Here, we performed a USG follow-up because of persistent inguinal pain. The imaging detected thickening of the tunica albuginea, vasitis, and epididymitis features. We switched antibiotic therapy to one-dose ceftriaxone and oral levofloxacin. This treatment resolved scrotal oedema and testicular pain within three days of hospitalisation. We took a urine sample for the SARS CoV-2 RT-PCR test on 2 April, which was negative.

A second swab was taken nine days after the first swab according to the criteria for releasing COVID-19 patients from isolation published by the World Health Organization in January 2020. This PCR test was negative. The patient was discharged home with the recommendation of 14-day family quarantine under the county sanitary agency's surveillance.



The clinical presentations of SARS-CoV-2 infection in children are highly diverse. Respiratory symptoms are among the most common, with a cough occurring in 40% of children. Our patient presented with only mild respiratory symptoms. However, other systems may be affected, among them the urogenital being one of the rarest.

High levels of the receptor for angiotensin-converting enzyme 2 (ACE2) were found in the testicular spermatogonia and Leydig and Sertoli cells. ACE2 receptors allow the virus to infect the cells and, possibly, cause damage, even in asymptomatic cases. In individuals with respiratory symptoms, SARS-CoV-2 RNA can be detected in semen during the acute phase of COVID-19 and later.[2]

Epididymal cells may also be the target for the virus. Infected individuals have a higher concentration of human epididymal protein 4 (HE4) than healthy individuals.[3]

Despite the ongoing COVID-19 pandemic, only a few cases of symptomatic testicular involvement in adults and children have been described. Testicular pain and fever were the dominant symptoms.[4,5] For this reason, there is a debate whether COVID-19 may be involved in the aetiology of testicular complications.[1] Our case report brings new light to the possibility.

The history of our patient resembles the case reported by Gagliardi et al.[1] The boy was treated with an antibiotic first, and when scrotal swelling progressed, and high fever and pain persisted, he was suspected of having an acute scrotum. In addition, our patient underwent an unnecessary surgical revision of the scrotum. It must be noted that our patient is only the second case of concomitant orchiepididymitis and SARS CoV-2 infection reported at the time of writing this report, after one year of the COVID-19 pandemic. The previous case also concerned a child; no case involving an adult has been described so far. It seems, therefore, that the orchiepididymitis related to SARS-CoV-2 infection may be child-specific. Moreover, COVID-19 produces mild or no symptoms in children and only the severest orchiepididymitis cases present to hospitals, where routine PCR tests for SARS-CoV-2 are done, as in the case described here.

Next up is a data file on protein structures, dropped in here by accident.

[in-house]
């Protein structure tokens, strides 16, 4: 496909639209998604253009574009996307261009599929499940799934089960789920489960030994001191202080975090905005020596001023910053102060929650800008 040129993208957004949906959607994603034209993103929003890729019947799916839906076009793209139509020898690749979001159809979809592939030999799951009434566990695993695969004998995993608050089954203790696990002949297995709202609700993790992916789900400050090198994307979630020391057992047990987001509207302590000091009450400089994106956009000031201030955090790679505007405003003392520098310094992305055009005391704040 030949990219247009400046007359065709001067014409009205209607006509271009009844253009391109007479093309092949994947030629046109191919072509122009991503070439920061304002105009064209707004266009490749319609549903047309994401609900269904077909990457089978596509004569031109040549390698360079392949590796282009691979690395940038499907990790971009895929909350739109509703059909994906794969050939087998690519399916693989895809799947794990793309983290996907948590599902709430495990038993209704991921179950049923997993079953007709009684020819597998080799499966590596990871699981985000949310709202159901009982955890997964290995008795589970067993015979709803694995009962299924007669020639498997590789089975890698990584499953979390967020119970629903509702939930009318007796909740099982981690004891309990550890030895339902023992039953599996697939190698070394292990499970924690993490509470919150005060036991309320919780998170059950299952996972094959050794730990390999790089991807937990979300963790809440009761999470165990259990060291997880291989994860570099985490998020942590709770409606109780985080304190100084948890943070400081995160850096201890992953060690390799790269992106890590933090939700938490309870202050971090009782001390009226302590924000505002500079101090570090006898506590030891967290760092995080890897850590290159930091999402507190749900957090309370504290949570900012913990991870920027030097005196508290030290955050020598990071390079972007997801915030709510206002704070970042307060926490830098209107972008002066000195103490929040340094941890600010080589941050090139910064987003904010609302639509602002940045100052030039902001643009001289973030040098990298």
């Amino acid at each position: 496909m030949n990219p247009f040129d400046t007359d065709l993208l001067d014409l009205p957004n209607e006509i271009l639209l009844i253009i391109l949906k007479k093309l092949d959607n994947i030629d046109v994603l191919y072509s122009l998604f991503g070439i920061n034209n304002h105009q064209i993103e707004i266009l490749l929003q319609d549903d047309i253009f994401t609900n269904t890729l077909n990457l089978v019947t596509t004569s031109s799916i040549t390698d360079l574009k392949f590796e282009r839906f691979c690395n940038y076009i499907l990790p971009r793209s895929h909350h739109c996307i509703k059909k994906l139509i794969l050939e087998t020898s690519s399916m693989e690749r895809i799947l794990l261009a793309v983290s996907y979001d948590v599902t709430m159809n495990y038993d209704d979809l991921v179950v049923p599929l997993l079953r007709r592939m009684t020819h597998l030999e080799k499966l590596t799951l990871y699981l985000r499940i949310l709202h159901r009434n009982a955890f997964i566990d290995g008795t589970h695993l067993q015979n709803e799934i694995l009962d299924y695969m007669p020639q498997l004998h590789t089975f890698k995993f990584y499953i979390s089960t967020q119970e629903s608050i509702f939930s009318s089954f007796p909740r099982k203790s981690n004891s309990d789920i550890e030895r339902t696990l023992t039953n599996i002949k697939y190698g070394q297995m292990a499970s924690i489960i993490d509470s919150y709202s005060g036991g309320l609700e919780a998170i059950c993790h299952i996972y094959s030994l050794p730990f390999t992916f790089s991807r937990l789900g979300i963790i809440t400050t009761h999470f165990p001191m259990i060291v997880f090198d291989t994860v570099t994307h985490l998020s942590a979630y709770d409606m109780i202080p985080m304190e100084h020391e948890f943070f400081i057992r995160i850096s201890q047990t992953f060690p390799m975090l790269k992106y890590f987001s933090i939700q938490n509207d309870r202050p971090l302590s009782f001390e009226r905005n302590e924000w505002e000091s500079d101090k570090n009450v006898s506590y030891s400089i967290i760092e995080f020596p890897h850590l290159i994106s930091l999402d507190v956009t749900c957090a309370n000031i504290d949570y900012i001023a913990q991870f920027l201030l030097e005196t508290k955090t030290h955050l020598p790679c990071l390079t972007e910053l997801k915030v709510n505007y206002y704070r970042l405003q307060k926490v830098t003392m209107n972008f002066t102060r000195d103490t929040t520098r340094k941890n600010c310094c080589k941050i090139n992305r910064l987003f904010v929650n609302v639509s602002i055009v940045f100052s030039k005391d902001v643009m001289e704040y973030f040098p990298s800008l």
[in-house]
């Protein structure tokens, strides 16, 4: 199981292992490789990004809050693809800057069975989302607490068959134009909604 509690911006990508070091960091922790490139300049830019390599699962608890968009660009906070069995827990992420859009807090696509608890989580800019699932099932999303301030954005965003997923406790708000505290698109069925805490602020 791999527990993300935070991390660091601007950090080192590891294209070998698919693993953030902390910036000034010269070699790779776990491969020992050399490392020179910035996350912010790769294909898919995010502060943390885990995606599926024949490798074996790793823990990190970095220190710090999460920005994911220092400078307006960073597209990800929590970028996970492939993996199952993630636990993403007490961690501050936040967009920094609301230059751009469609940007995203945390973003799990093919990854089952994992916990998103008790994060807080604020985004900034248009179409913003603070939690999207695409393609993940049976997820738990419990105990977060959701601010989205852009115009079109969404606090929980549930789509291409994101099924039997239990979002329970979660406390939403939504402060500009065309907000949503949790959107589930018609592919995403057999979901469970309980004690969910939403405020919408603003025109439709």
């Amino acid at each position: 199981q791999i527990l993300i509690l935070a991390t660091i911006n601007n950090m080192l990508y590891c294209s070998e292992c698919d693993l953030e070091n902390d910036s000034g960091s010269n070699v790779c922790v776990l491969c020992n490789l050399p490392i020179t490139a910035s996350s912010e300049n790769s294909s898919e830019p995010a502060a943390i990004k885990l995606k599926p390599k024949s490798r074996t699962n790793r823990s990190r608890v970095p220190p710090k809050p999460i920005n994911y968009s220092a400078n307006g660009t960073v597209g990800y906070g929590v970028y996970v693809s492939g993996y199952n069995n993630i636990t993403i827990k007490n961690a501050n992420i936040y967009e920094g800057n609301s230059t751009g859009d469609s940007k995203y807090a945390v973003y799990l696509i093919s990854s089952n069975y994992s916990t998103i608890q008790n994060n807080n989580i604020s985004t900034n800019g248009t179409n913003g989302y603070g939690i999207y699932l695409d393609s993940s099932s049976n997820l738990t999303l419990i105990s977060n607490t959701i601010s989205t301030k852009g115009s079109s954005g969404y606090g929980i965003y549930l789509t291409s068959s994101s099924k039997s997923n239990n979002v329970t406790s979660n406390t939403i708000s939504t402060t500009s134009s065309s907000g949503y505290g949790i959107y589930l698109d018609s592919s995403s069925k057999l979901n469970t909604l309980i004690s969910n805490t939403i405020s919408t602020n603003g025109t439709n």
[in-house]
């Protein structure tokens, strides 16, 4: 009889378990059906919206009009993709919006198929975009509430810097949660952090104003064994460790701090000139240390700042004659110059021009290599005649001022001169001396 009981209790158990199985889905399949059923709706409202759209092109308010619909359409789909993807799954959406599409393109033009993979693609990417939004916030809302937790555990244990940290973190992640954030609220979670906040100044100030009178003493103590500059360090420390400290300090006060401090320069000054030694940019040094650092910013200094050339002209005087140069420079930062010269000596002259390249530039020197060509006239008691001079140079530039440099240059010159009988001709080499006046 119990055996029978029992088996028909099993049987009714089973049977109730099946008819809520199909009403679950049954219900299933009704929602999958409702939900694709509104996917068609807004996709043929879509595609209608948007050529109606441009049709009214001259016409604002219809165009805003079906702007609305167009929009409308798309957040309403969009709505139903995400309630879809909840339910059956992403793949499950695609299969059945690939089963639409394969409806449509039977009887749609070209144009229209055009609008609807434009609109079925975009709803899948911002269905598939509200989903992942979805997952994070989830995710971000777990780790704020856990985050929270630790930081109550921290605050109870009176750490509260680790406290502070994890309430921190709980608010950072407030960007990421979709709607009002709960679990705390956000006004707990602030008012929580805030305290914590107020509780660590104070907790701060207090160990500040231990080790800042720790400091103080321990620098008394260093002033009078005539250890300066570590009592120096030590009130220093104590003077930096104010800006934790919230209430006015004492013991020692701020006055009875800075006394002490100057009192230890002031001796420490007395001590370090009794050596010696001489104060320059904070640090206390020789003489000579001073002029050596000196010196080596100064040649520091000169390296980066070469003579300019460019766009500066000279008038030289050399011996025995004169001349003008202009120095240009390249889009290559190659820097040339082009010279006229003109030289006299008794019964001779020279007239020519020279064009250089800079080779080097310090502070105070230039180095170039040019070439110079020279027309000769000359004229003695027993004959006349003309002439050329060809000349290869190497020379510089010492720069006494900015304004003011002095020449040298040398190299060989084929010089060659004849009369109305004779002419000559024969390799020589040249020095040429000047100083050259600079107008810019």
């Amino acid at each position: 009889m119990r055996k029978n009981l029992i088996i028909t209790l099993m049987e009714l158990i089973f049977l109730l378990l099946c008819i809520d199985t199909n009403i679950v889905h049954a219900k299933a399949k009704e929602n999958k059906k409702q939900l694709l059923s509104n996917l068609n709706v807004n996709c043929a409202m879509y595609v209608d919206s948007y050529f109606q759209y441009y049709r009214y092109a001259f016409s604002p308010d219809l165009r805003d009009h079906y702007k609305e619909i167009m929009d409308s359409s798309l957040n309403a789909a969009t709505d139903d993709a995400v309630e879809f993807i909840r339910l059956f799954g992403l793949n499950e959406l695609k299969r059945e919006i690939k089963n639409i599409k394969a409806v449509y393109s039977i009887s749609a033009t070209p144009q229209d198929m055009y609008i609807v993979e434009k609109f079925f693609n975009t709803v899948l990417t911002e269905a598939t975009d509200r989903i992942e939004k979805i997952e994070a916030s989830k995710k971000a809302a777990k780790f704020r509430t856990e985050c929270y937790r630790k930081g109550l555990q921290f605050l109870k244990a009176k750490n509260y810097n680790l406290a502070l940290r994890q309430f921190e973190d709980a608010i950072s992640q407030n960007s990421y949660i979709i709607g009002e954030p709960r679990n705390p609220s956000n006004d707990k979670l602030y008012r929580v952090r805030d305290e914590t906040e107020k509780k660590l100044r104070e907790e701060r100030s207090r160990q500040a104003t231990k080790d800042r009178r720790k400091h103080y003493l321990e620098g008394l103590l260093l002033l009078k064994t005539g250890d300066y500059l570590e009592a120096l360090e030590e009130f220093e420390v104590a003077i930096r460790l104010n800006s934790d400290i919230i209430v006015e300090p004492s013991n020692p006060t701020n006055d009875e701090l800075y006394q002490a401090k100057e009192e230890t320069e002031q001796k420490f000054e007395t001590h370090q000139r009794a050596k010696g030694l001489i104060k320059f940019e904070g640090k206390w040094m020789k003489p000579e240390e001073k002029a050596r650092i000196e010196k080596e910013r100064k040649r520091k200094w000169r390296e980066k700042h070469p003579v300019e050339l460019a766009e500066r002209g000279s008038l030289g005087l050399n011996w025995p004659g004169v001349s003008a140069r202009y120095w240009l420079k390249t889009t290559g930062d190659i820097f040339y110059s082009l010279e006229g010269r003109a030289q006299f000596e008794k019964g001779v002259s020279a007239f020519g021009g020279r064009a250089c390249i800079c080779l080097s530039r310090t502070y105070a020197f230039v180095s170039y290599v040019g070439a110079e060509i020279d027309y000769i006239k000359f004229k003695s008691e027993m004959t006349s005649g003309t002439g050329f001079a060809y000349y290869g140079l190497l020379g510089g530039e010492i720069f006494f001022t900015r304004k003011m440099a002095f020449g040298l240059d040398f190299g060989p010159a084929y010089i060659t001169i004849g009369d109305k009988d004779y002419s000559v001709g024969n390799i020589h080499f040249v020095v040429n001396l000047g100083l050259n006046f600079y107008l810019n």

This may explain why the relationship between orchiepididymitis and SARS-CoV-2 infection is still ignored.



In the COVID-19 era, SARS-CoV-2 infection should be included in the differential diagnosis of orchiepididymitis, and the use of personal protective equipment considered for the medical staff. Moreover, in the co-occurrence of orchiepididymitis and SARS-CoV-2 infection, the use of antibiotics for treatment may not be justified.

Acknowledgements. We thank the patient and his family for consent to publication.

Author contributions. Equal contributions.

Funding. While writing this article, JZK was supported by the grant Kosciuszko #508/2017/DA from the Polish Ministry of National Defence.

Conflicts of interest. None.



1. Gagliardi L, Bertacca C, Centenari C, et al. Orchiepididymitis in a boy with COVID-19. Pediatr Infect Dis J 2020;39:e200-e202.        [ Links ]

2. Li D, Jin M, Bao P, et al. Clinical characteristics and results of semen tests among men with coronavirus disease 2019. JAMA Netw Open 2020;3(5):e208292.         [ Links ]

3. Li T, Wang L, Wang H, et al. Characteristics of laboratory indexes in COVID-19 patients with non-severe symptoms in Hefei City, China: Diagnostic value in organ injuries. Eur J Clin Microbiol Infect Dis 2020;39(12):2447-2455.         [ Links ]

4. La Marca A, Busani S, Donno V, et al. Testicular pain as an unusual presentation of COVID-19: A brief review of SARS-CoV-2 and the testis. Reprod Biomed Online 2020; 41(5):903-906.        [ Links ]

5. Kim J, Thomsen T, Sell N, Goldsmith AJ. Abdominal and testicular pain: An atypical presentation of COVID-19. Am J Emerg Med 2020;38(7):1542.e1-1542.e3.         [ Links ]



E Kuchar

Accepted 21 April 2021.